Is Unemplyoment Really Improving?
- “The unemployment rate fell to 8.6% … This is the lowest rate in two years.”
If you take look at the unemployment statistics reported by Washington, you might think that the economy is turning around.
We decided to dig into these figures and see what they are really saying.
The results may surprise you …
The Unemployment Rate – Simple Math
Let’s take a quick look at how the unemployment rate is calculated:
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Unemployment Rate = Unemployed Workers / Total Workers
Here’s an example: Let’s assume you have a country with 1000 people:
- Total Workers = 600 (the other 400 people are children, students, retired, or unable to work).
- Unemployed Workers = 60
- Unemployment Rate = 60 / 600 = 10%
If 5 jobs are added, the number of unemployed workers drops to 55, and the unemployment rate falls to 9.2% (55 / 600).
8.6% — You Must Be Kidding!
Here in the United States, there is a little trick to the unemplyoment rate calculation. The rate can fall because new jobs were added (like in our example above), or because the number of Total Workers falls.
Continuing with the our example, let see what happens when the number of Total Workers falls:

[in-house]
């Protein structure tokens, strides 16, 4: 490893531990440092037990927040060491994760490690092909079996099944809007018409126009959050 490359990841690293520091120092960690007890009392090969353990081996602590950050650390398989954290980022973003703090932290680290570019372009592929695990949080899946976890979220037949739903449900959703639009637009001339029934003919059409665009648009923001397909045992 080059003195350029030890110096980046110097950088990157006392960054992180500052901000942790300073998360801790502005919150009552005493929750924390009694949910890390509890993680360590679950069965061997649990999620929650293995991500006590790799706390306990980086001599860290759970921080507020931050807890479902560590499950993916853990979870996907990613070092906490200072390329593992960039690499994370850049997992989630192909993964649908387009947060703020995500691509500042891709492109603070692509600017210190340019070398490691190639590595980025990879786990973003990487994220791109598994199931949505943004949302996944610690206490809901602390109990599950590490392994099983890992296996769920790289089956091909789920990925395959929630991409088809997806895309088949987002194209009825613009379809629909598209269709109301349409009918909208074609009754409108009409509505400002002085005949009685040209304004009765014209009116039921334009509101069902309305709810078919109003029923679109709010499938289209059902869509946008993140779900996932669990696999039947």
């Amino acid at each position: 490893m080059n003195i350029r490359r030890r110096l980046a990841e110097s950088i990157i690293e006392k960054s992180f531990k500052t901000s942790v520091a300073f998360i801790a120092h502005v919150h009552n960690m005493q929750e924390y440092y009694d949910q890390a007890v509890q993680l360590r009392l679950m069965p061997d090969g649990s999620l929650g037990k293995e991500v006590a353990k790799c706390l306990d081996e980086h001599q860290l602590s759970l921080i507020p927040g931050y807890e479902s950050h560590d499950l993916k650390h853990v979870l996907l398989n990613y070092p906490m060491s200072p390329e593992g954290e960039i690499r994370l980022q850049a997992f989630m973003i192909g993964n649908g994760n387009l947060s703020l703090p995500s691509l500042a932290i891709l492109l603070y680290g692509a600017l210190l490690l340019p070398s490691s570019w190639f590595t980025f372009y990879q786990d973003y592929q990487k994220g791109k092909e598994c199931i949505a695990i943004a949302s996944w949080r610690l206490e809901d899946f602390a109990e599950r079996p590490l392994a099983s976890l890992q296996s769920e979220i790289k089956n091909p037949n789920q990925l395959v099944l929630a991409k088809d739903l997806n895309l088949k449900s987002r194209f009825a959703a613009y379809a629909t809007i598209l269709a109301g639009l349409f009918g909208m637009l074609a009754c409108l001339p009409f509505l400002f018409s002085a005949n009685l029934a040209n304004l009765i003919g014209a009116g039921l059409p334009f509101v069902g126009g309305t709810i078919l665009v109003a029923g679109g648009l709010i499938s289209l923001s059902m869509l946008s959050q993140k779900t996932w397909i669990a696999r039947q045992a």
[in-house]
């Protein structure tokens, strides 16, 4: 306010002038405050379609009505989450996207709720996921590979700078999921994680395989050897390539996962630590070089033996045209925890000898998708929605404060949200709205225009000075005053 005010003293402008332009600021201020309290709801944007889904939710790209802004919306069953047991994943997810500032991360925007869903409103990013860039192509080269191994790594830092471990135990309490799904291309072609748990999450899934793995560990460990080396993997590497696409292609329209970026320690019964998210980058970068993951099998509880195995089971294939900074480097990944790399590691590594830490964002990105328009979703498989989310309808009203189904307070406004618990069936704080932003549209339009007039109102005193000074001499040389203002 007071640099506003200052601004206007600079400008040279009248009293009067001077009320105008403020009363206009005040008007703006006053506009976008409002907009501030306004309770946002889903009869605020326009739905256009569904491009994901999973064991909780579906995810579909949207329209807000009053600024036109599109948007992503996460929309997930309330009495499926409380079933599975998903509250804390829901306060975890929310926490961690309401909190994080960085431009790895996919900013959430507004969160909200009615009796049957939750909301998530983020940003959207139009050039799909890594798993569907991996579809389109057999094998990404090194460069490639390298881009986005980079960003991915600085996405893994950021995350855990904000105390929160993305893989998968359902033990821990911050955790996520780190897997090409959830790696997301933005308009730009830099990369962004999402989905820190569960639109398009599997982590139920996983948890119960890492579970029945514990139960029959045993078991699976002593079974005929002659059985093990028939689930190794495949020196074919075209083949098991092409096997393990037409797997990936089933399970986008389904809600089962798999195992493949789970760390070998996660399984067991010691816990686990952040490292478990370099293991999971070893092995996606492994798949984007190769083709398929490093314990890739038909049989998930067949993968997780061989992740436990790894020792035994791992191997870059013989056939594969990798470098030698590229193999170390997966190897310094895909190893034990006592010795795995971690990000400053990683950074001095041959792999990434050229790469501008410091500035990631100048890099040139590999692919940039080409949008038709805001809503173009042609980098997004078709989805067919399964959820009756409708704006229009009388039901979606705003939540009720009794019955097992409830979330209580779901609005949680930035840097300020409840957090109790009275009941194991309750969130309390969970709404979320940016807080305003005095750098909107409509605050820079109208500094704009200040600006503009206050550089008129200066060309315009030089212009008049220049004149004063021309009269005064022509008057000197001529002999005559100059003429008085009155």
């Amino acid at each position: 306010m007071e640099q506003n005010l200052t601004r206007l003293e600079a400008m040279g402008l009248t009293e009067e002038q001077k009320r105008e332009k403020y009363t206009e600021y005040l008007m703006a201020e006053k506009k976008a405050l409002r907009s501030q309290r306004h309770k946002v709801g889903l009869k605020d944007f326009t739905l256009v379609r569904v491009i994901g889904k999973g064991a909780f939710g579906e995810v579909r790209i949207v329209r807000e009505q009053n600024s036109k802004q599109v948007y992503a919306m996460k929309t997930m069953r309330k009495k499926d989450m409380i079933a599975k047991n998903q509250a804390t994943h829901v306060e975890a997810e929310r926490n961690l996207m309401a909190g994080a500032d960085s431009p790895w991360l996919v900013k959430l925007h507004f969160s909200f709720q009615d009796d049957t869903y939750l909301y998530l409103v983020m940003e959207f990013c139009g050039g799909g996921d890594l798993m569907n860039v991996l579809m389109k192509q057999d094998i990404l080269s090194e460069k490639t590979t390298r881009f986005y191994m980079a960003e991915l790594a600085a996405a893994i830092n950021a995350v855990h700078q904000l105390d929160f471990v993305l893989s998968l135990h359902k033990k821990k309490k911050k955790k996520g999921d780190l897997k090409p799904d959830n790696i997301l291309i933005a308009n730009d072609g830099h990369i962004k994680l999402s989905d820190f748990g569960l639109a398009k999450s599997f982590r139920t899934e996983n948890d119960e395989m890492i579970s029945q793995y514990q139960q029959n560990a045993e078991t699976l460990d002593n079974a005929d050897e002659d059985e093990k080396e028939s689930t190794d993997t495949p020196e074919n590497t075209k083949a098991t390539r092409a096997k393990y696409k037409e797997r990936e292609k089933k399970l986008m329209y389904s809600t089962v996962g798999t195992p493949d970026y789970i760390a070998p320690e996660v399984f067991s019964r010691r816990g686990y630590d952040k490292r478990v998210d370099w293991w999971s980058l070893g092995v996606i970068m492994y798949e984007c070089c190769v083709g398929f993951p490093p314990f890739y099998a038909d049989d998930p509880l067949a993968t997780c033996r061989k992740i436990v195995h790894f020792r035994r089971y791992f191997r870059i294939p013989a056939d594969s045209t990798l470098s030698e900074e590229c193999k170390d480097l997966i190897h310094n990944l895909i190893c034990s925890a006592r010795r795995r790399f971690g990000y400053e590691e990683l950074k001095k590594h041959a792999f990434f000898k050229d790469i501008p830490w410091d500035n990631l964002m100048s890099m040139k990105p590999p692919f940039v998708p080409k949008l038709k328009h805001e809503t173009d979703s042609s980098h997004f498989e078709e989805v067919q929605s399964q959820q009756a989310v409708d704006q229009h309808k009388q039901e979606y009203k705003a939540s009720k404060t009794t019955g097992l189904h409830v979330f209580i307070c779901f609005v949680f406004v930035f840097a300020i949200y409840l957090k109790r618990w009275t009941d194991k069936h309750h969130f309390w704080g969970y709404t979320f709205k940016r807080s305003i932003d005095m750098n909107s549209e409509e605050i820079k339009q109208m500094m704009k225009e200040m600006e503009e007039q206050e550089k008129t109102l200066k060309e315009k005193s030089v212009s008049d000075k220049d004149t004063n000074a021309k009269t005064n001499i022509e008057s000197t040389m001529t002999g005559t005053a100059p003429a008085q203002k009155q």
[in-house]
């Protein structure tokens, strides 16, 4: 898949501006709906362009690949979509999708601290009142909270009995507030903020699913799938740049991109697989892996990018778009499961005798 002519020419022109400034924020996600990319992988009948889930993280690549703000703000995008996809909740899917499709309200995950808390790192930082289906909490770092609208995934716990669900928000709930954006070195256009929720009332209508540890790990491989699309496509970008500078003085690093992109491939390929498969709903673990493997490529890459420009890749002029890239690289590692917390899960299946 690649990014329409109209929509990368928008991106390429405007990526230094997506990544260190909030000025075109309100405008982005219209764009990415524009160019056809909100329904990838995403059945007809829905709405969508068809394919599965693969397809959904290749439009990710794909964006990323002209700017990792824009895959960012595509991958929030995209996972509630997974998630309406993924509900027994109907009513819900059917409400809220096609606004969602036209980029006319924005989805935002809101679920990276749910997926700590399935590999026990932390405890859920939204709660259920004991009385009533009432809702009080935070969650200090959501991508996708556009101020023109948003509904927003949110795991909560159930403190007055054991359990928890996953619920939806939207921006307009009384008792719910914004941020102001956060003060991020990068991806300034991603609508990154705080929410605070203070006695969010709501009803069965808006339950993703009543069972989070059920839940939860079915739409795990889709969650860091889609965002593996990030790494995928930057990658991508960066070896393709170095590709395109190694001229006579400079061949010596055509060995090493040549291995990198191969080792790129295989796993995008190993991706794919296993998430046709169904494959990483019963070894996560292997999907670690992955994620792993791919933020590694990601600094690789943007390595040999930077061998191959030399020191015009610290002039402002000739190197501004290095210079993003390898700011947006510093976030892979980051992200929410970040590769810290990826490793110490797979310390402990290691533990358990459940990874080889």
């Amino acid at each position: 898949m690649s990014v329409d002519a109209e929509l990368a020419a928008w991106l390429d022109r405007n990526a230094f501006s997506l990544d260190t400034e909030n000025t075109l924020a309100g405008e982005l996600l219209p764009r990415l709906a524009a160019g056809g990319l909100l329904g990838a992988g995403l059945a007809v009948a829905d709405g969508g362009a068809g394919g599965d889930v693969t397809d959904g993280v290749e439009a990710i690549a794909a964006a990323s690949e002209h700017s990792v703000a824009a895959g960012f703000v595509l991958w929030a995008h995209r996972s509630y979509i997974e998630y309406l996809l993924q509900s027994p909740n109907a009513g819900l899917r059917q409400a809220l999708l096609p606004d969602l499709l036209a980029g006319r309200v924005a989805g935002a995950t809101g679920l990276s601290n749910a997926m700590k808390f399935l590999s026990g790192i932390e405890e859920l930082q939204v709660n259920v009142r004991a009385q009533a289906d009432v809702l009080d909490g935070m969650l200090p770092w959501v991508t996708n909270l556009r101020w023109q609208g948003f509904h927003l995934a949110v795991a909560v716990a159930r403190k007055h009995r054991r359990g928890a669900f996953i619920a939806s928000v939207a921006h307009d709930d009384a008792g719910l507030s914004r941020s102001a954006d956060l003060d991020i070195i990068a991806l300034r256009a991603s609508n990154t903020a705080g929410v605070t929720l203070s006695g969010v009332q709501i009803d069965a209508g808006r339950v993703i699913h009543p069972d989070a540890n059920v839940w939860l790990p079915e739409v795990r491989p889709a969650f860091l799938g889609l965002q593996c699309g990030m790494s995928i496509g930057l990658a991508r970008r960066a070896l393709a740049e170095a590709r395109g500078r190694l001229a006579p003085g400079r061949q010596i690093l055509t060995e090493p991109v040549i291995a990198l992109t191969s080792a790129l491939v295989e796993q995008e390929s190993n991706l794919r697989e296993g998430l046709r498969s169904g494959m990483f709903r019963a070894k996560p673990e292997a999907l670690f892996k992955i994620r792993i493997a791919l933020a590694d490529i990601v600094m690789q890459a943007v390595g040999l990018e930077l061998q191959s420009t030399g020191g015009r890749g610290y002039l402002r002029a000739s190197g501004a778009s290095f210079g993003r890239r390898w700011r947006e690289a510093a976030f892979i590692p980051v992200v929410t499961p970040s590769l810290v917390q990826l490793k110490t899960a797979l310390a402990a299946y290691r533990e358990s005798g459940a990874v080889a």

- Total Workers = 590
- Unemployed Workers = 50
- Unemployment Rate = 50 / 590 = 8.5%
As you can see, when 10 Unemployed Workers “decide to leave the work force” the unemployment rate suddenly improves.
Did You “Leave The Workforce”?
What the government statistics show is that the workforce got smaller. They say that this is because people retired, or “gave up looking for work”. As a result, the unemployment rate appears lower, which suggesting that the economy improved.
The Bottom Line
The good news is that there were approximately 120,000 jobs created last month. This is real progress.
The Unemployment Rate, fell, in part, due to an increase in the number of Americans who “decided to leave the workforce”.
What are your thoughts on these government statistics? Feel free to leave a comment below.